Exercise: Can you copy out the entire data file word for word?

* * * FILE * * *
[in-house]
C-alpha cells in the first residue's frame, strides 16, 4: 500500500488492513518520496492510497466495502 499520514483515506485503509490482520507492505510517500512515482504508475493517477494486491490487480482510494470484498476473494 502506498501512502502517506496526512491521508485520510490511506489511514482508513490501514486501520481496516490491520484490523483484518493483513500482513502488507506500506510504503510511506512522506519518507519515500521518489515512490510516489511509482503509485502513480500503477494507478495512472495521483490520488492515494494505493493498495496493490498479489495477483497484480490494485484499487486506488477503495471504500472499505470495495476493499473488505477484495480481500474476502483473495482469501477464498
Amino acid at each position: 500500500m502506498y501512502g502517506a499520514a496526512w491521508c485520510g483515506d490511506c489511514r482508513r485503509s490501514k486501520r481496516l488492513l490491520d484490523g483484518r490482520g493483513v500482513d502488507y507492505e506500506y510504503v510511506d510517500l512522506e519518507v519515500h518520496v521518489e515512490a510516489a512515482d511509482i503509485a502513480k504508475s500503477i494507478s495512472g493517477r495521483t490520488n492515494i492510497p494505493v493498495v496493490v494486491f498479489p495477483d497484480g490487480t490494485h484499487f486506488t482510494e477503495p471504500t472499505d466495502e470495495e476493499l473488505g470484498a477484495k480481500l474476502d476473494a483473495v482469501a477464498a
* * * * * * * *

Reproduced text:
[in-house]
C-alpha cells in the first residue's frame, strides 16, 4: 500500500488492513518520496492510497466495502 499520514483515506485503509490482520507492505510517500512515482504508475493517477494486491490487480482510494470484498476473494 502506498501512502502517506496526512491521508485520510490511506489511514482508513490501514486501520481496516490491520484490523483484518493483513500482513502488507506500506510504503510511506512522506519518507519515500521518489515512490510516489511509482503509485502513480500503477494507478495512472495521483490520488492515494494505493493498495496493490498479489495477483497484480490494485484499487486506488477503495471504500472499505470495495476493499473488505477484495480481500474476502483473495482469501477464498
Amino acid at each position: 500500500m502506498y501512502g502517506a499520514a496526512w491521508c485520510g483515506d490511506c489511514r482508513r485503509s490501514k486501520r481496516l488492513l490491520d484490523g483484518r490482520g493483513v500482513d502488507y507492505e506500506y510504503v510511506d510517500l512522506e519518507v519515500h518520496v521518489e515512490a510516489a512515482d511509482i503509485a502513480k504508475s500503477i494507478s495512472g493517477r495521483t490520488n492515494i492510497p494505493v493498495v496493490v494486491f498479489p495477483d497484480g490487480t490494485h484499487f486506488t482510494e477503495p471504500t472499505d466495502e470495495e476493499l473488505g470484498a477484495k480481500l474476502d476473494a483473495v482469501a477464498a